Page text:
Mathematician John Allen Paulos, in his most recent book (A Mathematician Plays the Stock Market, Basic Books, 2003) coined a term which I had hoped would catch on throughout the finance community. He describes under-researched puff pieces on personal finance (e.g. Five Hot Stocks to Pump Up your 401k NOW!) as “financial pornography.”
One of the biggest purveyors of financial pornography online is the MSN.com website, and this column doesn’t disappoint: Seven Signs a Stock is Ready to Soar. The author purports to explain how to locate ‘hot’ stocks, those that are about to appreciate rapidly in price, by reviewing some research on what types of conditions most often preceded (notice I did not say caused, and neither did the research) a price increase.
It should not take a Wharton MBA to figure out what is wrong with the premise of the article. The cited research identifies the seven conditions that most often preceded a big run-up in the price of a particular stock, but nowhere does it suggest that these conditions were sufficient (or even necessary) to cause a stock price to take off.
Obviously, all of the conditions that make up the ‘CANSLIM’ acronym are desirable things for a corporation — for its management and for its ownership. But that doesn’t mean that the stock in question is about to outperform the market. I’m not a hard-and-fast believer in the semi-strong efficient market hypothesis — I think a few super-stud investors can outperform the market — but for the average investor reading MSN’s Money Insight column, the CANSLIM approach is not going to turn those people into super-stud investors. EMH is still going to apply to those investors; there are just too many other investors who have the same type of information and insights at their fingertips.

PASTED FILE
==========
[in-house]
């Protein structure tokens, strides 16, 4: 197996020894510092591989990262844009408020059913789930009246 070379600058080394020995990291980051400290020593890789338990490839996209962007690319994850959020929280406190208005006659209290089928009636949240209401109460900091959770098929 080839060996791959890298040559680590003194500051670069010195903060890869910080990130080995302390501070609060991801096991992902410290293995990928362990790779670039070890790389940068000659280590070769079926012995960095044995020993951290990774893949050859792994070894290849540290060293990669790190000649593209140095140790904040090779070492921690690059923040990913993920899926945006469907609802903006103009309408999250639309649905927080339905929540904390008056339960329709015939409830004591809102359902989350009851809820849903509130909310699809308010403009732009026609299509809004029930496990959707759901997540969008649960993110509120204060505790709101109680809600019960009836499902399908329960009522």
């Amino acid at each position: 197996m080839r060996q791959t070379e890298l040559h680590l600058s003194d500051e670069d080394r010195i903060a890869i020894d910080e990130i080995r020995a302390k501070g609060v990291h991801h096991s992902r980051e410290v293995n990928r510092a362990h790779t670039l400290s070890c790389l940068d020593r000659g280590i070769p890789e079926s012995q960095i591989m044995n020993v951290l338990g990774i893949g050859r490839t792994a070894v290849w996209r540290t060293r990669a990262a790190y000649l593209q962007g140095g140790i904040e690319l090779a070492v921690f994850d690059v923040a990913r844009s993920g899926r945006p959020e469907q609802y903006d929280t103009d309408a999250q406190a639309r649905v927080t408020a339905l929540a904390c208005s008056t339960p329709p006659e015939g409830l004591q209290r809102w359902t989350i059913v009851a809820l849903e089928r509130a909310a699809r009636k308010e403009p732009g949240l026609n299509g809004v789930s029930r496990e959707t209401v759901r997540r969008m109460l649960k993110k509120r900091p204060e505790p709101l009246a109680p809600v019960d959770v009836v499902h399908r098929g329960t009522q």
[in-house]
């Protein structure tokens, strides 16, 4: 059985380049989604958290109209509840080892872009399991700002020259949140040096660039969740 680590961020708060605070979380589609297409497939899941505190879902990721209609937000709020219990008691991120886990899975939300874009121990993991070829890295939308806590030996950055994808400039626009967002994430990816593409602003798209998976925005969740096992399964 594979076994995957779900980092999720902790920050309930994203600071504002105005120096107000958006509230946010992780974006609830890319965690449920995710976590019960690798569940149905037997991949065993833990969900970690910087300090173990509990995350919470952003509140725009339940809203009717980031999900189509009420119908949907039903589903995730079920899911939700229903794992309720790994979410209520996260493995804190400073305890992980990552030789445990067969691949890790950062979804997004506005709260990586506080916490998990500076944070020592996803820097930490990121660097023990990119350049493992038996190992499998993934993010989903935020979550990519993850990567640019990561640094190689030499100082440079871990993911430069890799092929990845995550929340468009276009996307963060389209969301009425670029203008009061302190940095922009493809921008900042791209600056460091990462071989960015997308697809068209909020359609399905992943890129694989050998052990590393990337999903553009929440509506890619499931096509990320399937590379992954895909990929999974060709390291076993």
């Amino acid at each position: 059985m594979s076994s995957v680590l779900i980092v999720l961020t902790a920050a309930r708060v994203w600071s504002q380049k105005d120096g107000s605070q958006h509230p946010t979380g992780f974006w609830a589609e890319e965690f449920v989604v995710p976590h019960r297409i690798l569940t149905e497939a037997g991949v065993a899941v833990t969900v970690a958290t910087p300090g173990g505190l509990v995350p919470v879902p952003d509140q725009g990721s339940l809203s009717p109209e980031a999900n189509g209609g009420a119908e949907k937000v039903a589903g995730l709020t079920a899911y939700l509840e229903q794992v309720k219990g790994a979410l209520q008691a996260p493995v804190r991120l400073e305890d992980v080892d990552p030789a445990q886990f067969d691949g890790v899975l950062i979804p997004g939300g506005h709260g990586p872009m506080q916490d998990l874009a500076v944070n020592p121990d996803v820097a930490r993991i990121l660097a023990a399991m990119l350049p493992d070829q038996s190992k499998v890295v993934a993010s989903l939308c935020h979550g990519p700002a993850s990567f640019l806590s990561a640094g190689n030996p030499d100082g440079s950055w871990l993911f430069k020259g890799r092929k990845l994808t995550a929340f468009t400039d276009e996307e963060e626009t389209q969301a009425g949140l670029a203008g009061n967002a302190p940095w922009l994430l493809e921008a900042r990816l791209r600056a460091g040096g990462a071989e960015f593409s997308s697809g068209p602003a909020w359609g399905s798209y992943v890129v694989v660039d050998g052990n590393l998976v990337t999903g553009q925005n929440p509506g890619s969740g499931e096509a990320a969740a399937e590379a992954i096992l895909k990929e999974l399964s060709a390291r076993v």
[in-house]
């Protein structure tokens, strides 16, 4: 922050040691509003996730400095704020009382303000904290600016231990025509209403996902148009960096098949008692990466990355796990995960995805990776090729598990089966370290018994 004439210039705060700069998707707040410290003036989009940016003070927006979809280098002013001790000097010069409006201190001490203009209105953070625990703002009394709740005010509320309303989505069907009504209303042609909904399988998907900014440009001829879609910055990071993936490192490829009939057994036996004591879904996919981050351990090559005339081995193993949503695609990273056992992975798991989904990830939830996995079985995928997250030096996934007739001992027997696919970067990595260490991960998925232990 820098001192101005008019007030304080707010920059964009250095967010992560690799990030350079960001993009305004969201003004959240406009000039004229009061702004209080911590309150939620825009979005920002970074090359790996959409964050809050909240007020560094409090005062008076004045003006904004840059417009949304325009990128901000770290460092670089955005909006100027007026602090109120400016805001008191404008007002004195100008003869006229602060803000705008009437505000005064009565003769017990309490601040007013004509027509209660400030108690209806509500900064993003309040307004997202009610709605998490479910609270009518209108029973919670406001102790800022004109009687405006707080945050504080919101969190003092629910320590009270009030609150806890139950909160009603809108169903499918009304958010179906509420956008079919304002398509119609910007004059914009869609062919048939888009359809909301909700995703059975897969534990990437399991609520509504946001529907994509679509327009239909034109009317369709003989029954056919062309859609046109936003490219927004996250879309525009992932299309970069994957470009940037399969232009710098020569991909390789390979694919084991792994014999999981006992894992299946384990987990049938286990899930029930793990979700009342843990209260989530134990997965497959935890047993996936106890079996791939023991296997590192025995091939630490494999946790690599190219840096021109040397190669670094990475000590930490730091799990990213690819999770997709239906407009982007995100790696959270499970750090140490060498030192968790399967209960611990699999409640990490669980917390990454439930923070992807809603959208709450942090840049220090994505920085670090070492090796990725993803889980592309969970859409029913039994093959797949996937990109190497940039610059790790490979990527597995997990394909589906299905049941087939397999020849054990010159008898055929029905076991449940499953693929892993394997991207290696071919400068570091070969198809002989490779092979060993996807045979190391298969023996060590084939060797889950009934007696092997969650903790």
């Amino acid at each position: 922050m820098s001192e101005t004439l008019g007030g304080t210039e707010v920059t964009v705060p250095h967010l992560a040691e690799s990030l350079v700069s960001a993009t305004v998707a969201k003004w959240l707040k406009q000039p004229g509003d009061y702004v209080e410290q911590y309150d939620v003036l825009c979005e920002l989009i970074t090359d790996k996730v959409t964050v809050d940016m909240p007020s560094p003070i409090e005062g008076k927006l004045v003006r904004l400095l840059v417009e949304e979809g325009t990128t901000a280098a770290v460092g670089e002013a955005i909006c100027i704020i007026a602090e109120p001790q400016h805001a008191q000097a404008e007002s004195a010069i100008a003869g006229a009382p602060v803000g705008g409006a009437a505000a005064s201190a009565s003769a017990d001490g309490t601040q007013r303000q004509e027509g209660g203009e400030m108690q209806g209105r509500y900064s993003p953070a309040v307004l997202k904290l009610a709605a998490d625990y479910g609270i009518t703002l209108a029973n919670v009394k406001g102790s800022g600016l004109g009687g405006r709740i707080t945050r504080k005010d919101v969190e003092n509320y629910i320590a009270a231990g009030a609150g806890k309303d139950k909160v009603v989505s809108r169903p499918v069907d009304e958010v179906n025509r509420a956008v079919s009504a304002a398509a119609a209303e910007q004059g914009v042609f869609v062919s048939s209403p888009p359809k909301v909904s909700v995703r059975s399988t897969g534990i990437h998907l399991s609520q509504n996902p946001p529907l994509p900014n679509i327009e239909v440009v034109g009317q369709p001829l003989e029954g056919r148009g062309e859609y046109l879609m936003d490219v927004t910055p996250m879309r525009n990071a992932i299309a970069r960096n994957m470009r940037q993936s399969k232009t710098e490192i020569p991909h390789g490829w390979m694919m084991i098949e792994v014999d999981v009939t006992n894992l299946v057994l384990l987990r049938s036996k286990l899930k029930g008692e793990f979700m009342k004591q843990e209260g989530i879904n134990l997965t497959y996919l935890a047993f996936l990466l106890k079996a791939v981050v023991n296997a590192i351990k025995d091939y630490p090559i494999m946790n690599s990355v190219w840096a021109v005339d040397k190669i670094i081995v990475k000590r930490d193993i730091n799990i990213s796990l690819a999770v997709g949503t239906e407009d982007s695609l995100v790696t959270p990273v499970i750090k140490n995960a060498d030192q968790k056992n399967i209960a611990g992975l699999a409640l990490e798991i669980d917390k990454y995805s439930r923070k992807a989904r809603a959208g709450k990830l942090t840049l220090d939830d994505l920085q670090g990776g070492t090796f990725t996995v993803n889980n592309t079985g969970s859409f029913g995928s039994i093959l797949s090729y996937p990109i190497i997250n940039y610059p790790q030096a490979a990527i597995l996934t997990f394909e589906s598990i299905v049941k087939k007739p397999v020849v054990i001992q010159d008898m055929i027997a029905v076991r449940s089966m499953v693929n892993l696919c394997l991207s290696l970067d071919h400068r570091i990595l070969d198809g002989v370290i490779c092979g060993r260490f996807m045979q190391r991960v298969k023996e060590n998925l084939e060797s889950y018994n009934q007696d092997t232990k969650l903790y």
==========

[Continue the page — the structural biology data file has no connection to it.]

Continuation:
In his 1974 commencement address to Cal Tech, the late Richard Feynman described what he called “cargo cult science:”
In the South Seas there is a cargo cult of people. During [World War II] they saw airplanes with lots of good materials, and they want the same thing to happen now. So they’ve arranged to make things like runways, to put fires along the sides of the runways, to make a wooden hut for a man to sit in, with two wooden pieces on his head to headphones and bars of bamboo sticking out like antennas — he’s the controller — and they wait for the airplanes to land.
Feynman (about whom I will have much more to say in an upcoming post) was using the term to deride psychics and ‘paranormal’ advocates like Uri Geller. But the MSN piece is urging investors to do exactly what Feynman describes the naive south island natives as doing: falling hook, line and sinker for a post hoc fallacy.